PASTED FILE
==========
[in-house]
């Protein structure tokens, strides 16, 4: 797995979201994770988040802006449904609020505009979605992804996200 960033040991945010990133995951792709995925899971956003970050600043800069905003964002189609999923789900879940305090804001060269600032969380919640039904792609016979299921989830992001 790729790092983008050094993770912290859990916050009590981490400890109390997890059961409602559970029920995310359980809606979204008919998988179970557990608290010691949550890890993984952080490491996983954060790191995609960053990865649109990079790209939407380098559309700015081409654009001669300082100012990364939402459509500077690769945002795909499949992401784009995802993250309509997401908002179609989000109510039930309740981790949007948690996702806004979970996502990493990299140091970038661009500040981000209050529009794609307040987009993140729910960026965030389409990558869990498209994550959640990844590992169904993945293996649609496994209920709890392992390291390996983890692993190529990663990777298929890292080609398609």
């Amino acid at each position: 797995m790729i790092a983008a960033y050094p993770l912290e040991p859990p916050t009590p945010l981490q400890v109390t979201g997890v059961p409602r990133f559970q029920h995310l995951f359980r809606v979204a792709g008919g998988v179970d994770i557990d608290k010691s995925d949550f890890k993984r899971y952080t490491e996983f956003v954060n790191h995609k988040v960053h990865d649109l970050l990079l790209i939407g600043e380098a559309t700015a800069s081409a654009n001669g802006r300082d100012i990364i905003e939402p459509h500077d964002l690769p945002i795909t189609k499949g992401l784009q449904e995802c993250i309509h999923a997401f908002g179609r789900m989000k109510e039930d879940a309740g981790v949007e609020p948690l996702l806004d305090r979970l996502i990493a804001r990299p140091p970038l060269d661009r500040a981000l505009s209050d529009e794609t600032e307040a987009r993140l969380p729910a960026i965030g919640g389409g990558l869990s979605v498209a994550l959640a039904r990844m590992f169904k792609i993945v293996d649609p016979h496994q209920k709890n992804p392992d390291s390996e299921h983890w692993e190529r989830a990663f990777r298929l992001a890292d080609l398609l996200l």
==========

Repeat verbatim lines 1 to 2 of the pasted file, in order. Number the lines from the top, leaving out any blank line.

[in-house]
């Protein structure tokens, strides 16, 4: 797995979201994770988040802006449904609020505009979605992804996200 960033040991945010990133995951792709995925899971956003970050600043800069905003964002189609999923789900879940305090804001060269600032969380919640039904792609016979299921989830992001 790729790092983008050094993770912290859990916050009590981490400890109390997890059961409602559970029920995310359980809606979204008919998988179970557990608290010691949550890890993984952080490491996983954060790191995609960053990865649109990079790209939407380098559309700015081409654009001669300082100012990364939402459509500077690769945002795909499949992401784009995802993250309509997401908002179609989000109510039930309740981790949007948690996702806004979970996502990493990299140091970038661009500040981000209050529009794609307040987009993140729910960026965030389409990558869990498209994550959640990844590992169904993945293996649609496994209920709890392992390291390996983890692993190529990663990777298929890292080609398609």